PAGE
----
South Korea looks to corporate donations to resolve forced labour dispute with Japan: Report

The issue will likely be revisited by leaders of both nations when they meet in a series of multilateral summits taking place in November.

Jo He-rim

Jo He-rim

The Korea Herald


Seoul's First Vice Foreign Minister Cho Hyun-dong (left) shakes hands with his Japanese counterpart Takeo Mori during their bilateral meeting in Tokyo on Tuesday. (Yonhap)

October 28, 2022

SEOUL – Seoul is reportedly seeking donations from Japanese firms as one of the solutions to the wartime forced labor issue.

According to Asahi Shimbun on Wednesday, South Korea is solely reviewing the plan in which the Foundation for Victims of Forced Mobilization by Imperial Japan, a state-operated entity, collects donations from both Korean and Japanese companies to pay damages to Korean victims who were forced into labor during Japan’s 1910-1945 occupation of the Korean Peninsula.

“The South Korean government initially reviewed the plan to provide the compensation on behalf (of the Japanese companies). But after considering the plan is highly likely to face strong public opposition, it is now thinking of having the Foundation for Victims of Forced Mobilization by Imperial Japan collect donations to pay the damages,” the media quoted a Korean ministry official.

Seoul’s Foreign Ministry, however, maintains that “nothing has been decided” on the matter.

“The two countries have not decided on one solution. Nothing has been decided on the solution to the forced labor issue,” Lim Soo-suk said in a regular press briefing on Thursday.

Seoul’s First Vice Foreign Minister Cho Hyun-dong also had said, “There are a lot of speculative articles (over the solution to the wartime forced labor issue) but the governments have not made a decision, nor set a deadline (for resolution),” after a trilateral meeting with his American and Japanese counterparts in Tokyo on Wednesday.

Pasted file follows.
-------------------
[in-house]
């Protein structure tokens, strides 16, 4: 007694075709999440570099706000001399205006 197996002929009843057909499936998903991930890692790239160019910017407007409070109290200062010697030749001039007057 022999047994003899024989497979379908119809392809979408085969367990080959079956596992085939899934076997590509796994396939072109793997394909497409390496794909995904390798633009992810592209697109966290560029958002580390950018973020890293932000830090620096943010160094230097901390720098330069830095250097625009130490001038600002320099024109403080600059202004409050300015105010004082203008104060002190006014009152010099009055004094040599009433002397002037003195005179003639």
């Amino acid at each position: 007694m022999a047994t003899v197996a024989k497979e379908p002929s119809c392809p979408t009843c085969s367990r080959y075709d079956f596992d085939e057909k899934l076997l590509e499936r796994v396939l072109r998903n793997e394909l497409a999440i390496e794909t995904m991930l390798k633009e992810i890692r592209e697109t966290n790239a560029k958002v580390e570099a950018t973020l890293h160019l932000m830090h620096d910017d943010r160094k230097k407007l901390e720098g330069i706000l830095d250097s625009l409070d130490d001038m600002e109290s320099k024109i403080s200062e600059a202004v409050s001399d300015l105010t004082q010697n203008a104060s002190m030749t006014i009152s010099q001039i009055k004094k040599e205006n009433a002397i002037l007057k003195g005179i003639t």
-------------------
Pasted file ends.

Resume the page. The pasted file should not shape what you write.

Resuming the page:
South Korea and Japan largely seem to have agreed on having a third party entity provide the compensation, which South Korea’s top court recommended when it ordered two Japanese firms to pay victims in 2018. But the Japanese firms have refused to accept the liability, stating their government’s position is that all claims stemming from the colonial period were “settled completely and finally” under a 1965 bilateral agreement.

The Korean victims, plaintiffs in the suit, have demanded that the Japanese companies, Nippon Steel and Mitsubishi Heavy Industries, follow the court’s order and also deliver sincere apologies.

While in Japan for the meeting, Cho also held a bilateral meeting with his Japanese counterpart Takeo Mori.

In the meeting that lasted for 90 minutes, Cho talked “in-depth” on the possible solutions to the forced labor issue, according to Seoul’s Foreign Ministry.

The issue, which stands as a major sticking point between Korea and Japan, will likely be on the table for leaders of the neighboring countries when they meet in the series of multilateral summits slated to take place in November, including the G-20 summit and ASEAN summit.

The Foundation for Victims of Forced Mobilization by Imperial Japan was established in June 2014 as an affiliate organization of Korea’s Ministry of the Interior and Safety, in pursuant to the Special Act for the Investigation of Forced Mobilization during the Opposition to Japan and Support for the Victims of Overseas Forced Mobilization.

The organization runs various projects, including welfare support and commemorating the victims, casualties, and surviving families of the forced mobilization by Japan, according to the foundation.

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